The Business Press: Credit Unions see mortgages as part of return to profitability

By Chris H. Sieroty 

Contributing Writer

California credit unions originated more than 12,500 primary mortgages, including purchases and refinances, in the second quarter of 2009, the highest level since the second quarter of 2004 and almost 2,000 more than the first quarter, according to a report by the California Credit Union League.

Based in Ontario, the CCUL said California credit unions originated more than $7.3 billion in loans in the second quarter, up from $7.1 billion in the first quarter of the year.

In Inland Southern California loan volumes were mixed as credit unions in San Bernardino County originated 92 primary mortgages in the second quarter for more than $16.2 million, compared to 108 loans for more than $12 million in the first quarter. In Riverside County both primary loan numbers and capital outlay were down in the second quarter. The CCUL reports 542 loans were made in the second quarter for more than $9.3 million, compared to 708 loans for more than $12 million in the first quarter.

“We are still seeing credit unions approving primary loans in the region,” said Daniel Penrod, senior industry analyst with the CCUL. “I expect the number of home sales will increase but home prices will continue to decline because there are still a lot of foreclosures and short-sales available. Things will level off near the end of the year.”

Despite, the region’s high unemployment rate and stagnant real estate market, Penrod told The Business Press that credit unions are seeing an increase in deposits as customers view credit unions as conservative and a safe lending institution compared to major financial institutions.

But Inland credit unions have not been immune to the financial problems brought about by sour real estate loans that have forced the Federal Deposit Insurance Corporation to seize local banks and sell their assets to more stable financial institutions.

In the High Desert, the National Credit Union Administration has seized two credit unions and sold their assets and liabilities to Alaska USA Federal Credit Union.

In June, Alaska USA purchased certain assets and liabilities of High Desert Federal Credit Union in Apple Valley in a deal valued at about $100 million, according to a company executive. The sale came after the NCUA had been overseeing the operations of High Desert since Oct, 16, 2008, when the federal agency placed the struggling credit union into conservatorship.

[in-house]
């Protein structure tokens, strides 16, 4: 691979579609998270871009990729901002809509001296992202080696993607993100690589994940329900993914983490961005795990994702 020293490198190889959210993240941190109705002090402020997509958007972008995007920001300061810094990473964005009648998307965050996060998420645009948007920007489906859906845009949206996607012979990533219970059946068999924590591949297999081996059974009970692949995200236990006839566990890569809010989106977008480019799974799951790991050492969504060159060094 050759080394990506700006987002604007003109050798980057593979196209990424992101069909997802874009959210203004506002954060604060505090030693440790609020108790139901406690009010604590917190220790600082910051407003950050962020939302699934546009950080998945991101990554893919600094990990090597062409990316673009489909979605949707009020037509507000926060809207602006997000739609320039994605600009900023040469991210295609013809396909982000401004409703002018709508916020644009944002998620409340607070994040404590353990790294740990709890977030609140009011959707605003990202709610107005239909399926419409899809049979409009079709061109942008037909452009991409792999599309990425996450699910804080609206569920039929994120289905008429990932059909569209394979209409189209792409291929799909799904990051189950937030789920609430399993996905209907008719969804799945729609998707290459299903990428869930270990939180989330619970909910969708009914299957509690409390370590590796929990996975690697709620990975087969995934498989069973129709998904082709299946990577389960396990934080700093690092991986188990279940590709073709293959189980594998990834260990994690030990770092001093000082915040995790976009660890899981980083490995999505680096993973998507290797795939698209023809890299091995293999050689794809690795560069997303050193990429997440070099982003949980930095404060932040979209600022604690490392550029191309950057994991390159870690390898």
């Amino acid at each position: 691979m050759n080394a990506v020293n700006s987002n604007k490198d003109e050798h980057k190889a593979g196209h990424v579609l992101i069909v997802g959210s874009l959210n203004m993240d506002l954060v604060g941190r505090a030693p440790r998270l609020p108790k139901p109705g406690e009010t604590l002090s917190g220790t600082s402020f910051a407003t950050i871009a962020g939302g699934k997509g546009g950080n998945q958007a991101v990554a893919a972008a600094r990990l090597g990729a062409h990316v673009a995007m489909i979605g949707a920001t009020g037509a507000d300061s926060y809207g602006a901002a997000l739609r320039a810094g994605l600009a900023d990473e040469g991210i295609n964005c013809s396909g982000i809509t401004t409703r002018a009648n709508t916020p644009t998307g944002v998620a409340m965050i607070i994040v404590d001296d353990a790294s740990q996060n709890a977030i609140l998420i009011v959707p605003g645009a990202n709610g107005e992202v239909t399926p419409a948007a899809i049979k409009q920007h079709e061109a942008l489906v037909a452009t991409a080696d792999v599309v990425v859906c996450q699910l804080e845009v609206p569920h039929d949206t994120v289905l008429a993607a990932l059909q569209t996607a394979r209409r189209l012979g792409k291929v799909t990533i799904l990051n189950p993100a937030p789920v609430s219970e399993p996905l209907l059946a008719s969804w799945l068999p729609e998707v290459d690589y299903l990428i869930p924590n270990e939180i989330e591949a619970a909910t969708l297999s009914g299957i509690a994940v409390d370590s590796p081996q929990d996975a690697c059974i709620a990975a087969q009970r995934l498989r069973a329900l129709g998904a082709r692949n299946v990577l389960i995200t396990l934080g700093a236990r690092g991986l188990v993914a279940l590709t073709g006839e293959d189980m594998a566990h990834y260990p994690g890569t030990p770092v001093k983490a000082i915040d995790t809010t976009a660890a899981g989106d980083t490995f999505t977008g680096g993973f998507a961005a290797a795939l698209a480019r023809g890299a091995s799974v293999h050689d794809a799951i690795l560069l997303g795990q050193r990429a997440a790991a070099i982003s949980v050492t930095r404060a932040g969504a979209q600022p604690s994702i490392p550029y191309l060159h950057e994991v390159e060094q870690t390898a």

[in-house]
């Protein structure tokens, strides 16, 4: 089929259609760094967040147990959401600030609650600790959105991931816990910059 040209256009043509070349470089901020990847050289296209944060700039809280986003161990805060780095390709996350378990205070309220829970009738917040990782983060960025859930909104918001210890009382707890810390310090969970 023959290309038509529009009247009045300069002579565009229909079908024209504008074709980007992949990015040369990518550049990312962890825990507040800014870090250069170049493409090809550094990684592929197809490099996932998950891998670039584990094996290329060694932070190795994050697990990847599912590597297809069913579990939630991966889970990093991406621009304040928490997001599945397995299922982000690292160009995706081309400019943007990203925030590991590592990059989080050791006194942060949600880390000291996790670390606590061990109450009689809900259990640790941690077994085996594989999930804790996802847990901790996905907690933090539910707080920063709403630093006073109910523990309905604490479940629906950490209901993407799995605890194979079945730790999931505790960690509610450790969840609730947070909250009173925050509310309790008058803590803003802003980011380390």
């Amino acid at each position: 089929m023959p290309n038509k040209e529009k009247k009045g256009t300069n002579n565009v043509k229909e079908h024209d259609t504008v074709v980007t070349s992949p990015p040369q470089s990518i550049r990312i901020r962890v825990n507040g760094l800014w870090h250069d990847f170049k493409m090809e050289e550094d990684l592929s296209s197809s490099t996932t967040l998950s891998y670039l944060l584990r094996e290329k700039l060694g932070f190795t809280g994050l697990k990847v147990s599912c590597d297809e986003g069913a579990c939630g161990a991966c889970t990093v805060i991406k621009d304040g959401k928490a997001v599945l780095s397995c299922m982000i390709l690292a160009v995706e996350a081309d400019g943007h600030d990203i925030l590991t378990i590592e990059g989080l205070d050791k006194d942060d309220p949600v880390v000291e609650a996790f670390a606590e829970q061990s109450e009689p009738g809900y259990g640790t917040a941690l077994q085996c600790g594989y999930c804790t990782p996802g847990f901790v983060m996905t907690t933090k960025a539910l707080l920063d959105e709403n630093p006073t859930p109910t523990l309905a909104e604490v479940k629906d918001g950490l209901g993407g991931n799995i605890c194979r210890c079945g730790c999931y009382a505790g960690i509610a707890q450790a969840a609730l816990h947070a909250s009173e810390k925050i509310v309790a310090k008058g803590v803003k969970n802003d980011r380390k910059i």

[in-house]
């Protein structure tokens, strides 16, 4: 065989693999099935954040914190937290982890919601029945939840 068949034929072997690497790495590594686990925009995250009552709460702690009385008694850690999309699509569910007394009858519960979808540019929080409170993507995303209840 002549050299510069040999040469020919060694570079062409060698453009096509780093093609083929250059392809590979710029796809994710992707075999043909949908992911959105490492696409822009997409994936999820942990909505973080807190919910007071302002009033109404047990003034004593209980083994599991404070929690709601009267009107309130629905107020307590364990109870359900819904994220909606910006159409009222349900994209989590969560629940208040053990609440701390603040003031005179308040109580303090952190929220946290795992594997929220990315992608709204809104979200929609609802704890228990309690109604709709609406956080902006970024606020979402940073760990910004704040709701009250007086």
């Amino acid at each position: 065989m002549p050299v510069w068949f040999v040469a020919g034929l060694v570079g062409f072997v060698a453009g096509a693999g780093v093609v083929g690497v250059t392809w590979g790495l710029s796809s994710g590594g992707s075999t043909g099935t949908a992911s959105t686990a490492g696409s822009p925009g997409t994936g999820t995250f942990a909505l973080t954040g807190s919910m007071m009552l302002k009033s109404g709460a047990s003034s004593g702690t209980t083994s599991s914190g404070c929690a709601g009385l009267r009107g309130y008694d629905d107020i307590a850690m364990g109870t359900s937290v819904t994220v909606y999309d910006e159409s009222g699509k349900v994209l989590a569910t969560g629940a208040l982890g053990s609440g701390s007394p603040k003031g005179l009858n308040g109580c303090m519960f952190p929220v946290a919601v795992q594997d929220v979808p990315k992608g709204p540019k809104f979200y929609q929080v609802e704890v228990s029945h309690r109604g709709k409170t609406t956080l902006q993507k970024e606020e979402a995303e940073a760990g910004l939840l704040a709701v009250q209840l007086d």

Three months after it acquired High Desert, Alaska USA took over The Members’ Own Federal Credit Union in Victorville in a deal valued at approximately $80 million, according to the NCUA. The Anchorage-based credit union now owns five local branches, servicing a combined 22,000 members.

“The acquisitions are part of our strategy of expanding our business into areas where we feel like there is an opportunity to grow our business model,” said Dan McCue, Alaska USA’s senior vice president, corporate administration. “San Bernardino County is a good sized area with lots of opportunities.”

McCue said the credit union’s business model was based on attracting deposits along with offering other business lines, including mortgages, trust services, business services and insurance.

In terms of originating primary mortgages, McCue said even in a recession Alaska USA would continue to do business in the Inland Empire.

“We are looking for loans,” he said. “We are making decisions on a case-by-case basis, but we are trying to offer mortgages and other loans to our members. I’ve been told that customers are happy we are in the region, because some credit unions had stopped lending money.”

While Alaska USA is relatively new to the two-county region, Altura Credit Union and Arrowhead Credit Union are well known brands locally.

Mark Hawkins, president and chief executive of Altura Credit Union, said the loan totals seemed low and attributed the CCUL’s figures to loans made by local credit unions and placed on their books and not packaged and sold on the secondary market. Based in Riverside, Altura is a state-chartered credit union with 14 branches, 110,000 members and $908 million in assets.

“So far this year, we’ve made about $100 million in loans,” Hawkins said. “In most cases we are not putting the loans on our books. We are packaging them and selling them on the secondary market. We can do a lot more business by packaging our loans.”

Altura Credit Union is expected to issue $11 million in primary mortgages in October. Hawkins said most of the mortgages approved have been for “purchase activity” and not refinances.

“It’s a tough time when it comes to refinancing,” he said. “Most people can’t qualify for refinancing, because they’ve lost the equity in their homes.”

It’s also been a difficult time for Altura in terms of loan losses, which has forced the credit union to use staff to modify mortgages to keep people in their homes. Hawkins said the credit union lost money for the first five months of the year but in each of the past five months has reported a profit.

For the six months that ended June 30, Altura reported a loss of $3.5 million, but for the third quarter it reported a $1.8 million profit.